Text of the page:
Colorado’s skyrocketing electricity prices could get much worse

November 24, 2015 by michael · Comments Off
Filed under: Legislation, New Energy Economy, preferred energy, regulations, solar energy, wind energy 

The cost of electricity for Colorado residents skyrocketed 63 percent between 2001 and 2014, far outpacing median income in the state at just 24 percent over the same time period, according to Independence Institute analysis of electricity rates provided by the Energy Information Administration and census data from the U.S. Census Bureau.

Retail residential electricity rates increased from 7.47 cents per kilowatthour in 2001 to 12.18 cents per kilowatthour by 2014, a 63.1 percent hike. Coloradans’ median income, however, went up just 24.1 percent, from $49,397 to $61,303. Median income in Colorado actually declined between 2008 and 2012.

Percent_Increase_NRG_Income

In comparison, the U.S. Bureau of Labor and Statistics’ CPI inflation calculator returned an inflation measurement of 34 percent between 2001 and 2014.

Increase_Residential_Electricity

Increase_Median_Income

It’s clear from the data that Coloradans’ income is not keeping pace with almost continuous electricity price increases over the past 15 years, consistently outpacing the rate of inflation. Colorado’s ratepayers have had to endure two economic recessions over that period, while feeling no relief from escalating energy prices driven by onerous regulations driving energy costs ever higher.

From fuel-switching and renewable mandates to other costly regulations imposed by state and federal agencies, Colorado’s ratepayers and taxpayers alike have been subject to policies that do not consider energy affordability or reliability as a primary concern. The most vulnerable communities–elderly, minorities, and the poor–are the most sensitive to even the smallest increases in energy costs.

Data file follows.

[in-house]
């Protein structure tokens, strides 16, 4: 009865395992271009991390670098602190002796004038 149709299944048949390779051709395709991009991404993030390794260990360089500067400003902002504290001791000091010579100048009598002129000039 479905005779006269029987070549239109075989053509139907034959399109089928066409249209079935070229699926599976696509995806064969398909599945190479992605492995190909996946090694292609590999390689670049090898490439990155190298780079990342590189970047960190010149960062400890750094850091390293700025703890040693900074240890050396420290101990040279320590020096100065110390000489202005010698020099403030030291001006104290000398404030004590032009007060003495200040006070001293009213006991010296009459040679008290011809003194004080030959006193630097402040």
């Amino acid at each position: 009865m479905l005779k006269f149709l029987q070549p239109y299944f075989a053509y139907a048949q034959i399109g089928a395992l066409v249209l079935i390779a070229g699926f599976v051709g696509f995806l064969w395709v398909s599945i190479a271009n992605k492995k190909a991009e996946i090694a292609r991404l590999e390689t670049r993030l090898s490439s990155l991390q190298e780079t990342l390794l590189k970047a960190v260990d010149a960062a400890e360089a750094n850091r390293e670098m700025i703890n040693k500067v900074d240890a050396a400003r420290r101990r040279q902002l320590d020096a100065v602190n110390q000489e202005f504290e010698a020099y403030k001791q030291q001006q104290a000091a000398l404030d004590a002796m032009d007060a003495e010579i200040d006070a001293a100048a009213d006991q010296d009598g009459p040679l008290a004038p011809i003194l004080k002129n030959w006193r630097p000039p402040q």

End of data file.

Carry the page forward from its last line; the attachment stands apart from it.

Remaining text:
Not to mention the state’s many business owners, including small business owners, who face the same hikes in energy costs that could force decisions like layoffs or relocation to nearby states, where energy costs are lower. This reduces job growth and harms the state’s economy twice, with increased business costs passed on to consumers–the same ratepayers who already are paying more at the meter.

“Colorado is an outlier in front of an unfortunate nationwide trend. According to federal data, average U.S. electricity prices in 2016 are projected to be about 4.5 percent greater than 2013 levels, despite decreasing overall demand, historically low natural gas prices, and plummeting oil,” said William Yeatman, senior fellow of environmental policy and energy markets at the Competitive Enterprise Institute and author of the Independence Institute’s 2012 Cost Analysis of the New Energy Economy.

“The best explanation for this confounding upward trend in utility bills nationwide is the Obama’s administration’s war on coal. Colorado, alas, was well ahead of the curve on the war on coal, which explains much of why the state’s rate increases are presently so much greater than the nationwide average,” he continued. “Governor Ritter and PUC Chairman Ron Binz were the primary players responsible for the creation of the so-called New Energy Economy, which is perhaps better labeled the Expensive Energy Economy. Theirs was a two-part policy. First, they shuttered a number of coal-fired power plants that were already paid for and that enjoyed among the lowest fuel costs on the state’s grid. To be clear: they shut down the cheapest sources of power. Second, they replaced this cheap power with expensive power. Instead of having power plants that were paid for, they required the construction of brand new gas power plants. And they required wind, much of which was “locked in” for long periods at exorbitant rates set on the price of natural gas 8 years ago. And they required solar, a program on which all ratepayers have paid hundreds of millions of dollars to subsidize the installation of solar panels for the relatively few. Ritter and Binz are well out of office, but Coloradans now shoulder the burden of their misguided policies,” Yeatman concluded.